BOSTON — The Celtics have the Sixers backed up against the wall. Again.
The last time the Celtics had the Sixers in a compromised position, the Celtics let an 18-point lead slip away in Philadelphia. Now the Eastern Conference semifinal series returns to that city, and the Celtics' 101-85 win in Game 5 on Monday gives them the opportunity to close out the series on Wednesday.
If the Celtics are tempted to view Game 6 as anything more than the next game on the schedule, they were not willing to voice that after Monday's win.
"I don't think we've ever looked at it like, 'Win this game and move on,' because you have a tendency to look past this team," Ray Allen said. "We have to go into Philly and start the same way we started [Game 4], only continue to push through and run through the finish line. They aren't going to quit or give up, so we have to continue to do our job."
Momentum has not been much of a factor from game to game in this series, if it ever is in any playoff series. The teams alternated wins in the first five games, with both teams winning once on the road. There have been no true indicators of which teams will be successful from one game to the next.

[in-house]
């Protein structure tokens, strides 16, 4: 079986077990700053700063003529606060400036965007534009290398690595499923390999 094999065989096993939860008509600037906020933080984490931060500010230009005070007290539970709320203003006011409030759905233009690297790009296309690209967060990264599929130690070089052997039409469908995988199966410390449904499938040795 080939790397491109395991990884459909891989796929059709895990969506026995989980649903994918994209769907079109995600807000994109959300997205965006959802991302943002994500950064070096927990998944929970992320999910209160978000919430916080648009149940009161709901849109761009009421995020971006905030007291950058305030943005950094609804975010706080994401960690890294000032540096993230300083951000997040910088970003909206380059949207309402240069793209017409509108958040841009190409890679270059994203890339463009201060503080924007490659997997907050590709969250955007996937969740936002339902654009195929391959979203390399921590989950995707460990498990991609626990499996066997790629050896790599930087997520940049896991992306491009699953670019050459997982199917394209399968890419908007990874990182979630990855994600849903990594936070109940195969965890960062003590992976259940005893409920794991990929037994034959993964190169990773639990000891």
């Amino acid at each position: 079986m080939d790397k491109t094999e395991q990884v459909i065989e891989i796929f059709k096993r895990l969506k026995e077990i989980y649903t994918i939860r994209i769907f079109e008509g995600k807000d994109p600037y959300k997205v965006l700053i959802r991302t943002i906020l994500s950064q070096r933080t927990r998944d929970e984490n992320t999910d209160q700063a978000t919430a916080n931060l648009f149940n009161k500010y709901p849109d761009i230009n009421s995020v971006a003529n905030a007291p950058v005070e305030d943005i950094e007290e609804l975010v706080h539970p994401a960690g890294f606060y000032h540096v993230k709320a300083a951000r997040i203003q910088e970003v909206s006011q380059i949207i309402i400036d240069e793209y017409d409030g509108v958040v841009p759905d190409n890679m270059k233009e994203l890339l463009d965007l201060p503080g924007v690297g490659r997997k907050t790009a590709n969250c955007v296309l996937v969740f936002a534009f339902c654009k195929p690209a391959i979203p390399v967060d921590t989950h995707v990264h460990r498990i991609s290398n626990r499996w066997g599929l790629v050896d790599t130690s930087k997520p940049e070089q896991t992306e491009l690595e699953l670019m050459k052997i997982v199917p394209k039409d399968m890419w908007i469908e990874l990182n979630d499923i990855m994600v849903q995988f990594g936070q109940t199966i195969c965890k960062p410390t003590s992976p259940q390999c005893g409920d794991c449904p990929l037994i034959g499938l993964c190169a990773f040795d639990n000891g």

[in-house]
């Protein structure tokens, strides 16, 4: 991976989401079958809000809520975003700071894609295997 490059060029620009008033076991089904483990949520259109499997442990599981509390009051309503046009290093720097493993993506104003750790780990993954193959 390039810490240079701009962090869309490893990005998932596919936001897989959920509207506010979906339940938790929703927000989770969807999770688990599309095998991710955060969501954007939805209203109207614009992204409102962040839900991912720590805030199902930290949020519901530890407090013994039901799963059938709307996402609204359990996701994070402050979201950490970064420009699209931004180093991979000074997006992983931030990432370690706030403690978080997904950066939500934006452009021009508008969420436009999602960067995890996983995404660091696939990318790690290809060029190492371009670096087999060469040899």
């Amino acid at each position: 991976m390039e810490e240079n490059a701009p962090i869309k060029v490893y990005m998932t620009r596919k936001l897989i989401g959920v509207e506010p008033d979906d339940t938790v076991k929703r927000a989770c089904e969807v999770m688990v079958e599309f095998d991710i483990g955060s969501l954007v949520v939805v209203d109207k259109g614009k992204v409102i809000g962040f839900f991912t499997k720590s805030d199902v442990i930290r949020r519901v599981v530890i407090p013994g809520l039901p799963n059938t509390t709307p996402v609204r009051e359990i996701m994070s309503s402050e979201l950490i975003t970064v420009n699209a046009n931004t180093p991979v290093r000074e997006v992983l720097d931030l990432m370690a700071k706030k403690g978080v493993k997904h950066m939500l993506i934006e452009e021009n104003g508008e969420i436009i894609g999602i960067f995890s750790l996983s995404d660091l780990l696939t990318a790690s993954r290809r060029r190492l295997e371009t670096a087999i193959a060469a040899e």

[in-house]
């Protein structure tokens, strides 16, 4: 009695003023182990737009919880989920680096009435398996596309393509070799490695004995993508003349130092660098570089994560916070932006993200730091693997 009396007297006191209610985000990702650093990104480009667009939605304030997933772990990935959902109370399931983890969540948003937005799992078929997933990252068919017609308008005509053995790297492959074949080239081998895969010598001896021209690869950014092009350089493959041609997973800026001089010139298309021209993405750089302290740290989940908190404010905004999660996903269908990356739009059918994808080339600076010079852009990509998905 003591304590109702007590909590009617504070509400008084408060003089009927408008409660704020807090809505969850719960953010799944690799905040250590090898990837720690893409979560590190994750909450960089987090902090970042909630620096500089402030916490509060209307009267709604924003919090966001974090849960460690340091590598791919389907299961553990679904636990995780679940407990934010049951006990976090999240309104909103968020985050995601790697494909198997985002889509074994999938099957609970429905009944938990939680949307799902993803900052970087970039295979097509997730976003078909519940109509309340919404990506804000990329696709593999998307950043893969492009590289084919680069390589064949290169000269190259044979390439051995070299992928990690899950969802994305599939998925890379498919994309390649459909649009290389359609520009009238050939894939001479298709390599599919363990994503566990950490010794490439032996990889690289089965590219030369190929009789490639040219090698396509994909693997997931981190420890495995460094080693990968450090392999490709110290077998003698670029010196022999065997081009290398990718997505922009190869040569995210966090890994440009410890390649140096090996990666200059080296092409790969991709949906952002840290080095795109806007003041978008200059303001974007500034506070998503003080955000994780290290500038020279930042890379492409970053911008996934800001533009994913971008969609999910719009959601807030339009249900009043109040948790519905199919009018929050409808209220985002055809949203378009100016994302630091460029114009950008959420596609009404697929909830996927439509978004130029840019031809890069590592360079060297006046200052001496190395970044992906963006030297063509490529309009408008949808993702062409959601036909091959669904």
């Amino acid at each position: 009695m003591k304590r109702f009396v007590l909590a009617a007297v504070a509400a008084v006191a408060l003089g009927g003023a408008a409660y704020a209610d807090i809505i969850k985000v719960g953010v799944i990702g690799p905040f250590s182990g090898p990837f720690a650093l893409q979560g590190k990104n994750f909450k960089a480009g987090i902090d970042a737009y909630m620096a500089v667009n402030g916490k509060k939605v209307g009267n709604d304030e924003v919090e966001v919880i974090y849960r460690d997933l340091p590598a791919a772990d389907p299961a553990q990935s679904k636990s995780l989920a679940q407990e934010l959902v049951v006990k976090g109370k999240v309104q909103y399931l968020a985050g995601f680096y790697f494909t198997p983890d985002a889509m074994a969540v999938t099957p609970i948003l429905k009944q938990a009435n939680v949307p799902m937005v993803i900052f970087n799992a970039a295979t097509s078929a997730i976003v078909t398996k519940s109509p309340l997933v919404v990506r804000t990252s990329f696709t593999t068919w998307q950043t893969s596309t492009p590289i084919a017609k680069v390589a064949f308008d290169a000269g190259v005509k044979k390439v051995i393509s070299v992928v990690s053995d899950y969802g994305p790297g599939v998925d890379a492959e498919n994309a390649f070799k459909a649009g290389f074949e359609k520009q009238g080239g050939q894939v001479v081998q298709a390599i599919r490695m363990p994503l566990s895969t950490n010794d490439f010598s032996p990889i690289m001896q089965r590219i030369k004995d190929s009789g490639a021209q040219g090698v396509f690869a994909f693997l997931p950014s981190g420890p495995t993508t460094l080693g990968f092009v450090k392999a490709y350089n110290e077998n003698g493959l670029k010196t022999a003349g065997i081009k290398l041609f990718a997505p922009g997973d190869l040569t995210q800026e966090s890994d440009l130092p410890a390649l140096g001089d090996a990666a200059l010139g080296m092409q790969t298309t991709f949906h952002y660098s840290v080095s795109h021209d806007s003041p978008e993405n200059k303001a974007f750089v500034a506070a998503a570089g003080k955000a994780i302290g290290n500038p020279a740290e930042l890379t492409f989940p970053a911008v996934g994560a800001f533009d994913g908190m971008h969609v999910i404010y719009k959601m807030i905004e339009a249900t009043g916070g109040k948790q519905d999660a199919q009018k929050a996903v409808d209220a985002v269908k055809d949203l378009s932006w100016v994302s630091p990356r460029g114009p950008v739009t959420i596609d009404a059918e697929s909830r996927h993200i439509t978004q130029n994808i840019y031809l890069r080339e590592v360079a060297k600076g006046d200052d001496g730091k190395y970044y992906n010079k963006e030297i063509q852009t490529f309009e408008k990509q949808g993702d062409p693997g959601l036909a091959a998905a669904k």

"No, not on either side," Celtics head coach Doc Rivers said. "It's just been one of those series. It would be nice to win two in a row. That would be terrific."
The Sixers were supposedly finished after their one-point loss in Game 3 and their ho-hum first half in Game 4. Yet they surged back to win that game, and again find themselves coming off a game that should shatter their confidence.
No team has ever allowed Brandon Bass to score more than 19 points in a playoff game, after all. The Sixers almost allowed Bass to do so in 12 minutes during his 18-point third quarter.
The Celtics would not have won Monday's game without Bass' third-quarter explosion, but their defensive intensity was the story behind the story. The Celtics held the Sixers to 16 points and forced six turnovers in the frame, as Boston's perimeter defenders routinely extended their pressure several steps beyond the 3-point line.
"Once they step up their intensity, we have to recognize it and get into our sets and execute, which we didn't do," Elton Brand said. "We know what we have to do. We watched it on tape, we went through it in shootaround, but we didn't do it. Hopefully, it can be corrected."
As the series goes on, the Celtics' respect for the Sixers has gradually grown. Paul Pierce and the rest of the Celtics' veterans marveled at Philadelphia's resilience, calling them one of the toughest teams they have played in years. That team will be down to its last shot on Wednesday.
"We know they're not going to go away, so we've got to have our hard hats on for the next game," Pierce said. "Game 6, try to put them away."
The Celtics' intend to close out the series on Wednesday, but the Sixers have managed to escape before.